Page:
Behavioral Health Conditions

Schizophrenia

Someone with schizophrenia may have difficulty distinguishing between what is real and what is imaginary; may be unresponsive or withdrawn; and may have difficulty expressing normal emotions in social situations. Schizophrenia is a chronic, severe and disabling brain disorder that, according to the National Institute of Mental Health, is estimated to affect between 0.25 and 0.64 percent of Americans.

  • Hearing or seeing something that isn’t there
  • A constant feeling of being watched
  • Peculiar or nonsensical way of speaking or writing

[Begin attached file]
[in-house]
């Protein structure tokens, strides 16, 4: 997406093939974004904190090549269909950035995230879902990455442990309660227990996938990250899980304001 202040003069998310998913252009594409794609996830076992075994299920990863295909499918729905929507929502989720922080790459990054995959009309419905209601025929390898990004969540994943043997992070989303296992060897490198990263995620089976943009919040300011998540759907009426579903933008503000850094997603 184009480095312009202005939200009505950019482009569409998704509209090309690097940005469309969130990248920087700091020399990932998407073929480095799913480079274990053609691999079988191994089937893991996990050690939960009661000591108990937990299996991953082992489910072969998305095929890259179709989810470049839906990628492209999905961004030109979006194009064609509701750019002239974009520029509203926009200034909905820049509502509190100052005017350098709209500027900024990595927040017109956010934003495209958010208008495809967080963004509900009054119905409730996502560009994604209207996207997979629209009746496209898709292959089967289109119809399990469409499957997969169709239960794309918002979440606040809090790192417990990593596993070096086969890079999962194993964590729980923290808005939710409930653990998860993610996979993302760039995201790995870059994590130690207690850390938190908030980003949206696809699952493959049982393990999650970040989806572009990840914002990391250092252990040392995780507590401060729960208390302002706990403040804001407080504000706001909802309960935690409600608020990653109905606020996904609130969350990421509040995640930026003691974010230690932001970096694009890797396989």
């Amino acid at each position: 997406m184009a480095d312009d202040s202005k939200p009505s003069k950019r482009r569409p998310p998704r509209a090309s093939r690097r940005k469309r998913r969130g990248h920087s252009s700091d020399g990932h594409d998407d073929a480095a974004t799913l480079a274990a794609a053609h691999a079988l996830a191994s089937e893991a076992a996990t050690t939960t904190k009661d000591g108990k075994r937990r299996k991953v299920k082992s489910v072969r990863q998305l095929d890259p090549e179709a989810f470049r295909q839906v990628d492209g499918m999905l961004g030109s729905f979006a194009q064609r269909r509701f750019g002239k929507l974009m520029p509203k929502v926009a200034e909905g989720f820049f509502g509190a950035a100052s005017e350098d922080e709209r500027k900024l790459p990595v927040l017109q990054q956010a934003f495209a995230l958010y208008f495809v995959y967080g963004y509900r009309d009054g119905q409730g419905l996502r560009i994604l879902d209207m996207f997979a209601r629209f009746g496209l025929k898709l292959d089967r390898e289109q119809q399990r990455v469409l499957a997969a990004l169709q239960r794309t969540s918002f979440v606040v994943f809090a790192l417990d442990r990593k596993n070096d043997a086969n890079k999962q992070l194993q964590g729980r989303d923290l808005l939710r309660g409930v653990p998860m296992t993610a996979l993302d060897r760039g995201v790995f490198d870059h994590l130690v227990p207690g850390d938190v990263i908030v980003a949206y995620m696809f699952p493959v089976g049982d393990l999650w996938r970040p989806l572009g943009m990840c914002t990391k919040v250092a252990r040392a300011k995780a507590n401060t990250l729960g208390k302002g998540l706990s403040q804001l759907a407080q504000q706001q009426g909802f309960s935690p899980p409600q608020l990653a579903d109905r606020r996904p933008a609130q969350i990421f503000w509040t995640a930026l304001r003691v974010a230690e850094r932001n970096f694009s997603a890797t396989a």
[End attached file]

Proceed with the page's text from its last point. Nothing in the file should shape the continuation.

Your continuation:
• Strange body positioning
  • Feeling indifferent to very important situations
  • Deterioration of academic or work performance
  • A change in personal hygiene and appearance
  • A change in personality
  • Increasing withdrawal from social situations
  • Irrational, angry or fearful response to loved ones
  • Inability to sleep or concentrate
  • Inappropriate or bizarre behavior
  •  Delusions—false ideas—individuals may believe that someone is spying on him or her, or that they are someone famous
  • Hallucinations – seeing, feeling, tasting, hearing or smelling something that doesn’t really exist
  • Disordered thinking and speech
  • Individuals may make up their own words or sounds
  • Social withdrawal
  • Extreme apathy
  • Lack of drive or initiative
  • Emotional unresponsiveness